The Greens' campaign in the seat of Melbourne was a model of how to increase the party's support by breaking into Labor's working class base.Adam Bandt increased the Greens vote by 3.4 per cent, gaining 22.4 per cent of the vote - the highest vote for the Greens in the lower house nationally.
With 20 per cent of the vote still to be counted, the Greens may take second place from the Liberals after the final count and distribution of preferences. The Liberals are currently only a few hundred votes ahead of the Greens. Labor's Lindsay Tanner looks set to win the seat with just over fifty per cent of the primary vote.
Adam ran an energetic campaign of doorknocking and four rounds of letterboxing, as well as addressing community forums on issues ranging from Iraq and Afghanistan, the Barwon 13 (who are being held in Victoria's Barwon prison on so-called terrorism charges), to nuclear power and public transport.
On one Saturday morning, 14 stalls were set up in different shopping centres across the electorate.
As Adam explained, this hard work paid off: "Many people were surprised, telling us that they hadn't heard from the other parties.
"We understood that the key task of this election was to defeat Howard and that the ACTU Rights at Work Campaign was tremendously successful."
This meant the Greens were potentially squeezed, with left-wing voters shifting back to Labor because of the desire to get rid of Howard.
The Greens across Victoria responded by making it clear that their preferences would flow directly to Labor ahead of the Liberals and the Democrats. The seat of Melbourne campaign letterboxed a special leaflet explaining preferences titled "How to safely vote Howard out".
The campaign focused on WorkChoices, emphasising that unlike Kevin Rudd's half-way compromise, the Greens policy was to completely abolish WorkChoices.
Discontent with Labor's policy within the union movement led to two Victorian unions supporting Adam's campaign - the Electrical Trades Union and the firefighters' union.
In addition the medical scientists union recommended its members to vote Greens 1 and Labor 2 in all lower house seats.
All three unions, as well as the Finance Sector Union, supported the Greens in the Senate.
Adam's union support gained widespread media coverage, and led to the unions funding the installation of huge billboards calling for a vote for the Greens on two centrally-located union offices.
Greens supporters attended mass meetings held during the nurses' and teachers' strikes with anti-WorkChoices leaflets. The campaign also presented a wider alternative to neo-liberal policies, arguing for public services and a $30 per week increase for pensioners, instead of Rudd's $31 billion spending on tax cuts.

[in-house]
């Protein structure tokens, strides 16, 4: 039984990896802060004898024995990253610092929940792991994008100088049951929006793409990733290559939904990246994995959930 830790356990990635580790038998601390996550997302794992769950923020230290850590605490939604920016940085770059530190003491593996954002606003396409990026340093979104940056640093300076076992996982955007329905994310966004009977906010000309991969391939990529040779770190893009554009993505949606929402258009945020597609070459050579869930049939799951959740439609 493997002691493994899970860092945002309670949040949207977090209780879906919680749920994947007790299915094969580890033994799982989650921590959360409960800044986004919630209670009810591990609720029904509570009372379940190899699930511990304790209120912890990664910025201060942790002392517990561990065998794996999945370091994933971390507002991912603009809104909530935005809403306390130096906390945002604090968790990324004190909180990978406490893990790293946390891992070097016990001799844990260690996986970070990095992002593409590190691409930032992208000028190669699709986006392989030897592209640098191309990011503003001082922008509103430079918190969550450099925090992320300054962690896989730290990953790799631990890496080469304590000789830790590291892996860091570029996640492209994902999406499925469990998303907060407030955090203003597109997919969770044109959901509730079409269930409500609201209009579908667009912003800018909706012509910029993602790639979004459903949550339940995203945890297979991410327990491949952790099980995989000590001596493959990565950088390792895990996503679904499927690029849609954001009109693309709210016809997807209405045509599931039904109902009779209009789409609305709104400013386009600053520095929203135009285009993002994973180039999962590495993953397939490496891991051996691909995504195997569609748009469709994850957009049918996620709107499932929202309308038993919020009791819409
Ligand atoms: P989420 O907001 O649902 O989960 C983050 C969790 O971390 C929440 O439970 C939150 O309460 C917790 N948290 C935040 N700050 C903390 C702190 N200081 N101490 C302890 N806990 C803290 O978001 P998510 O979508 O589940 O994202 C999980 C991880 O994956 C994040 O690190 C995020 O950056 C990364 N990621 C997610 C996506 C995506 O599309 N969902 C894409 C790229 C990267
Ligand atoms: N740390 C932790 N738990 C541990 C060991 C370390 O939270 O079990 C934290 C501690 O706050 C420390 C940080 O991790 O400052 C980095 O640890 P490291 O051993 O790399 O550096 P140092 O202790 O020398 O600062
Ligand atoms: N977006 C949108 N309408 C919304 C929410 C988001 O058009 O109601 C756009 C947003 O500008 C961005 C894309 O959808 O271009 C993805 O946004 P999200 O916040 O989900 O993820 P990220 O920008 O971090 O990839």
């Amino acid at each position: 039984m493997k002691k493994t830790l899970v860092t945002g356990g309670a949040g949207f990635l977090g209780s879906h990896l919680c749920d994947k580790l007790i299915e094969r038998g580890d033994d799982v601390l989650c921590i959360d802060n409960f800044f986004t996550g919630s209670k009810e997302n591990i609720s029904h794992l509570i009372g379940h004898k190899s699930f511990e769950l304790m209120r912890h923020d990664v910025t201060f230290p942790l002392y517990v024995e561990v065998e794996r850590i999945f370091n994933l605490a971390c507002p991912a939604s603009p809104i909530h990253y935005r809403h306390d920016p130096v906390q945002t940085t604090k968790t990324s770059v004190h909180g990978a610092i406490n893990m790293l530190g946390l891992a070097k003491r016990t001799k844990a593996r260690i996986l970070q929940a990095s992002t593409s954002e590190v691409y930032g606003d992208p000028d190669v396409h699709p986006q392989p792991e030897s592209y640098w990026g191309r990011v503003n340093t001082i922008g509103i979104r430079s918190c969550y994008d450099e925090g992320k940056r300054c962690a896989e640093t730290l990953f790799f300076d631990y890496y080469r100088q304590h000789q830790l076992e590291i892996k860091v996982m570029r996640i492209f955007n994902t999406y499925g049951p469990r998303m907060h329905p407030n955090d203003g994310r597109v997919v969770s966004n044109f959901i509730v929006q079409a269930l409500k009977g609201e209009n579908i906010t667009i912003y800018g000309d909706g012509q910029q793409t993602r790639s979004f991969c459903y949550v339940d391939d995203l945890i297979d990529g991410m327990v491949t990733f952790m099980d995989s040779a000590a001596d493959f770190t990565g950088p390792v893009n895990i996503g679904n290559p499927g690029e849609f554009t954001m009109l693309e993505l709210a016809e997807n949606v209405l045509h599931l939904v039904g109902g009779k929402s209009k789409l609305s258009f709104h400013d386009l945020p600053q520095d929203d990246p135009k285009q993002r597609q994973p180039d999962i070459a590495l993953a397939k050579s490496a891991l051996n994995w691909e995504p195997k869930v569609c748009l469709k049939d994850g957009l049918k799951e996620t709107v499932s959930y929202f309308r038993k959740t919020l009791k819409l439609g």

A Greens leaflet posed the question: "What kind of world do we want for ourselves?" Linking climate change, working conditions and war, they opened up a dialogue on anti-capitalist change.
Adam Bandt targeted the large public housing areas in the electorate that are Labor strongholds. Over 5000 high-rise public housing tenants received a Greens mail out arguing for services not tax cuts.
Earlier Adam had also backed the campaign against the state Labor government's plan to increase rents for public housing tenants. This led to his endorsement by Lyn Dixon, a leading member of the North Richmond Tenants Association.
The Greens were unequivocal in supporting refugees. Adam's opposition to Kevin Andrews's attacks on Sudanese refugees led to backing from African community associations and built a new layer of supporters in key public housing areas in Flemington.
As a result a number of people from local African communities came out to help the Greens on polling day.
There was a swing to the Greens in every polling booth, with particularly large swings in housing commission and working class areas - 4.3 per cent in Hotham Hill, 8.2 per cent in Newmarket, 7.8 per cent in North Melbourne and 4.4 per cent in North Melbourne Central. A similar decline in the Labor vote in these booths shows that these swings came from those who would usually support Labor.
There were also large swings in inner city areas with a high proportion of white collar workers, such as 7 per cent in Brunswick South, 6.9 per cent in Clifton Hill and 6.1 per cent in Fitzroy North.
The Greens increased their Senate primary vote from the last election in the seat of Melbourne by 5 five per cent to 30 per cent. In at least two polling booths, the Greens received more Senate primary votes than Labor. At another, 44 per cent voted for the Greens in the Senate.
Adam's campaign showed that by targeting working class issues, it is possible for the Greens to win over traditional Labor voters . The challenge now is for all Adam's supporters to stay active and help build the grassroots movements which can force Kevin Rudd to deliver real change.
We are off to a good start with the Greens endorsing and speaking at the Human Rights Day rally organised by Unity for Peace on December 9. By helping to build this and other activist events, the Greens can continue to build wider electoral support as well a be part of rebuilding the left more broadly.
By Judy McVey